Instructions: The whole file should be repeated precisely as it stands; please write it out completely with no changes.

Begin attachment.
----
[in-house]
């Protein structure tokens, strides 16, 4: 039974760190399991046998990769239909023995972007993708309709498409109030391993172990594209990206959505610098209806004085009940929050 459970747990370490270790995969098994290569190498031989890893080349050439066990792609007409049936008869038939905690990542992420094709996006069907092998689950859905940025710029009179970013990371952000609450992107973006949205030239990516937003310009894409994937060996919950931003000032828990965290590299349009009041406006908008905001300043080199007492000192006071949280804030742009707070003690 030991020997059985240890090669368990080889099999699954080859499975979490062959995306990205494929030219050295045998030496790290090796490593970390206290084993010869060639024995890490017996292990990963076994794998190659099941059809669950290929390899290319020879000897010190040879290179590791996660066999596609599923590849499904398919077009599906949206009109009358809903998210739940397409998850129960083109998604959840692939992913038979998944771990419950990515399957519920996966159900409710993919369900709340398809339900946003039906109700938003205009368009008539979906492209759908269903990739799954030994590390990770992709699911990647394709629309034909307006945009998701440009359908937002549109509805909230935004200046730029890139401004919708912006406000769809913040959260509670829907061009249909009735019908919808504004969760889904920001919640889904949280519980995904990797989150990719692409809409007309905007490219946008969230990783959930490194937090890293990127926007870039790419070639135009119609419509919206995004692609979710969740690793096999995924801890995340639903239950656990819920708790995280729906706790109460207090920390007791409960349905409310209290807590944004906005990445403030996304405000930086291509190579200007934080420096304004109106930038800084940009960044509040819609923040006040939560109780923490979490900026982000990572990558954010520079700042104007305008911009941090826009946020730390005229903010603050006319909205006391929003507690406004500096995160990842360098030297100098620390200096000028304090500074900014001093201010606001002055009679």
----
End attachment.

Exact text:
[in-house]
């Protein structure tokens, strides 16, 4: 039974760190399991046998990769239909023995972007993708309709498409109030391993172990594209990206959505610098209806004085009940929050 459970747990370490270790995969098994290569190498031989890893080349050439066990792609007409049936008869038939905690990542992420094709996006069907092998689950859905940025710029009179970013990371952000609450992107973006949205030239990516937003310009894409994937060996919950931003000032828990965290590299349009009041406006908008905001300043080199007492000192006071949280804030742009707070003690 030991020997059985240890090669368990080889099999699954080859499975979490062959995306990205494929030219050295045998030496790290090796490593970390206290084993010869060639024995890490017996292990990963076994794998190659099941059809669950290929390899290319020879000897010190040879290179590791996660066999596609599923590849499904398919077009599906949206009109009358809903998210739940397409998850129960083109998604959840692939992913038979998944771990419950990515399957519920996966159900409710993919369900709340398809339900946003039906109700938003205009368009008539979906492209759908269903990739799954030994590390990770992709699911990647394709629309034909307006945009998701440009359908937002549109509805909230935004200046730029890139401004919708912006406000769809913040959260509670829907061009249909009735019908919808504004969760889904920001919640889904949280519980995904990797989150990719692409809409007309905007490219946008969230990783959930490194937090890293990127926007870039790419070639135009119609419509919206995004692609979710969740690793096999995924801890995340639903239950656990819920708790995280729906706790109460207090920390007791409960349905409310209290807590944004906005990445403030996304405000930086291509190579200007934080420096304004109106930038800084940009960044509040819609923040006040939560109780923490979490900026982000990572990558954010520079700042104007305008911009941090826009946020730390005229903010603050006319909205006391929003507690406004500096995160990842360098030297100098620390200096000028304090500074900014001093201010606001002055009679």